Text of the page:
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Flood insurance: Are you in the zone?

flood insurance

For many, the decision whether to purchase flood insurance can be confusing. While waterfront properties are an obvious choice for protection, homeowners farther inland may not be sure whether they also need flood insurance. Fortunately, the government publishes flood zone maps that can help you determine flood risk and insurance need.

Following the tragic flooding in New Orleans after Hurricane Katrina in 2005, the Federal Emergency Management Agency (FEMA) began improving the flood zone maps which are overseen by the National Flood Insurance Program (NFIP). These flood zones can be found on your community's Flood Hazard Boundary Map or Flood Insurance Rate Map (FIRM).

To determine the flood risk for your property, the NFIP provides a searchable online database. If you're a homeowner in a floodplain, it's not so much a question of if a flood will damage your property as when. Once you know your risk, be prepared through the purchase of the proper level of flood insurance.

Your flood zone determines your risk

Every community is able to participate in the NFIP, which administers flood insurance policies for homeowners, renters and business owners. As can be expected, flood insurance premiums are determined by the risks associated with flooding in your area.

To determine your risk, you need to understand what your property's zone designation means. FEMA assigns a letter or combination of letters to each zone which defines the likelihood of a flooding incident in that area.

Zones B, C and X: moderate to low risk

Zones designated as B, C or X fit one of the four following criteria:

  1. Regions with less than 1 percent annual chance of flooding
  2. Regions with a 1 percent annual chance of sheet-flow flooding and average water depths of less than one foot
  3. Regions with a 1 percent annual chance of stream flooding and drainage areas of less than one square mile
  4. Regions with a 1 percent annual chance of flooding that are protected by levees

While flood insurance may not be required in these zones, it is available for those who wish to protect their home and assets in the case of a catastrophic flooding event. The NFIP makes flood insurance available to all property owners and renters in participating communities, even those in moderate to low risk zones.

The As equal high risk

While flood insurance is optional in moderate to low risk zones, it is mandatory for high-risk properties in communities participating with the NFIP. High-risk zones are designated with the letter A and further broken down into the following classifications:

Zone A: These regions have a 1 percent annual chance of flooding. Over the course of a 30-year mortgage, properties in Zone A have a 26 percent chance of flooding.

Zones AE and A1-A30: Like Zone A, these regions also have a 1 percent annual chance of flooding as well as a 26 percent chance of flooding during the course of a 30-year mortgage.

Zone AH: Properties in this zone are at risk of shallow flooding with average water depths from one to three feet. As with other A zones, there is a 1 percent annual chance of flooding and a 26 percent chance over the course of a 30-year mortgage.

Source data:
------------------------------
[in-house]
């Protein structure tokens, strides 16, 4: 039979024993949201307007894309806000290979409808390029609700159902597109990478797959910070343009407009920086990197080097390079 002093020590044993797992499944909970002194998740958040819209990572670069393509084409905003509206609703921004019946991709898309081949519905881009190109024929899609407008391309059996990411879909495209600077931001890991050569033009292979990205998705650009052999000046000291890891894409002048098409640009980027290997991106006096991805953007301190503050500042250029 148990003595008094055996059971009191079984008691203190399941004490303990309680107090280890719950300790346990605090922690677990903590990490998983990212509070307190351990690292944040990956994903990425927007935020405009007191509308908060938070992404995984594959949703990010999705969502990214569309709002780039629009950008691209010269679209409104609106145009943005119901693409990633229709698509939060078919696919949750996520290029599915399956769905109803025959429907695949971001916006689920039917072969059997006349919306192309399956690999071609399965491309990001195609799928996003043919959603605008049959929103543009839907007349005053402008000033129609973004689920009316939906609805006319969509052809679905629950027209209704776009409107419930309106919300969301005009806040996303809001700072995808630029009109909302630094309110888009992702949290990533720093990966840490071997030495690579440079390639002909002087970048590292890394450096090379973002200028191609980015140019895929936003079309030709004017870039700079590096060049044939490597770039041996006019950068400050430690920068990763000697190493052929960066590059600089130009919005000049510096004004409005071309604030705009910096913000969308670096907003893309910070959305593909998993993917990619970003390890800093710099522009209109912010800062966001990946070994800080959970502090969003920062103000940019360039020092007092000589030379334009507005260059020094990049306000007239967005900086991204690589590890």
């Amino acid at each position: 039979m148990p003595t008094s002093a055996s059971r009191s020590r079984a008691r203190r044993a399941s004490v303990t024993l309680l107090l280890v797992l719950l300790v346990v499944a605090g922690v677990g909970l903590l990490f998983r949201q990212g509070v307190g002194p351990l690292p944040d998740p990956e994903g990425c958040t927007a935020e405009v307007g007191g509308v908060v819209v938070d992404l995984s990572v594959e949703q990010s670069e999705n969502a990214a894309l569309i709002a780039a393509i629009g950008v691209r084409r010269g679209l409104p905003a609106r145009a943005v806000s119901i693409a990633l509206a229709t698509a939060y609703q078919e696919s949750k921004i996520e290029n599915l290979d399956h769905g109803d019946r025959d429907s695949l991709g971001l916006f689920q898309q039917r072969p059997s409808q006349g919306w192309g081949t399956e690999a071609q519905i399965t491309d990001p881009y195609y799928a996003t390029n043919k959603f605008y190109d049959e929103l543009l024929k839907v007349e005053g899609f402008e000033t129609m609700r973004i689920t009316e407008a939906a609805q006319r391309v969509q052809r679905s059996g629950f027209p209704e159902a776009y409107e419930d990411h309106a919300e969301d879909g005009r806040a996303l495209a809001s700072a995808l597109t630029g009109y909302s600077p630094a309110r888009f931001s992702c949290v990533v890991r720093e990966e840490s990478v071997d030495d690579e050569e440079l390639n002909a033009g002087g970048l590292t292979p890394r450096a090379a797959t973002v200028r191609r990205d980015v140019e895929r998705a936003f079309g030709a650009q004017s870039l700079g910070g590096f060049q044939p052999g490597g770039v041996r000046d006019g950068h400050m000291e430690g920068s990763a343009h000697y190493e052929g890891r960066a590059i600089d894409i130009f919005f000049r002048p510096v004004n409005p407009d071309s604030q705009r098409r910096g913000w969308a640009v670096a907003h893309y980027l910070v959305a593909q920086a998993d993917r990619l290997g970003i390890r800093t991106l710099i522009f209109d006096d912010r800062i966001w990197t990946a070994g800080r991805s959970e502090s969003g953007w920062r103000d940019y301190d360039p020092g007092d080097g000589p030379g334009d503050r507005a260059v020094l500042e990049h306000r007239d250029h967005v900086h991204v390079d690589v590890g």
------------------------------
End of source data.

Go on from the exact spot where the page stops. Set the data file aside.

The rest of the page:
Zone AO: These regions pose a river or stream flooding hazard or have greater than a 1 percent annual chance of shallow flooding at average water depths of one to three feet. There is also a 26 percent chance of flooding over the course of a 30-year loan.

Zone AR: Unlike other A zones, these regions have only a temporarily increased risk of flooding. Generally, they are located in an area where a flood-control system such as a levee or dam is being constructed or restored. While flood insurance is still mandatory for these areas, premium rates may be capped.

Zone A99: These regions have a 1 percent annual chance of flooding but will also benefit from a federal flood-control system once development reaches a certain level.

High-risk coastal: The Vs

As with Zone A properties, flood insurance is mandatory for coastal areas designated Zone V.

Zone V: These are coastal areas that not only have a 1 percent or greater chance of annual flooding but also the additional hazard of storm waves. During a 30-year mortgage, Zone V properties will have a 26 percent chance of flooding.

Zones VE and V1-V30: These zones also have a 1 percent or greater annual chance of flooding as well as the potential for storm wave hazards. There is a 26 percent chance of flooding throughout the course of a 30-year mortgage. Zones VE and V1-V30 are differentiated from other high-risk coastal zones because of detailed analyses conducted on base flood elevations.

Undetermined: D

Zone D: If your property has been designated Zone D, there has been no flood hazard analysis conducted for your area. There may be the possibility of flooding, but the risk has not yet been determined.

Recent flood map changes

In 2008, FEMA completed its first review in 23 years of 90,000 flood hazard maps. Not only were the maps outdated, they did not show levees. "Zone X Protected by Levee" was one of the key changes made to the maps. For this designation, FEMA requires that levee owners demonstrate the barriers are in proper working order and capable of protecting surrounding communities from severe flooding.

In addition, the new maps indicate "floodways" such as interior rivers, creeks and streams. Flood maps now may also include "velocity hazard" notations, which identify coastal regions susceptible to high waves and all locations with potential for fast-moving floodwaters. Finally, an "X500" category is used to illustrate areas that have a 0.2 percent annual chance for a flood under a new 500-year flood designation.

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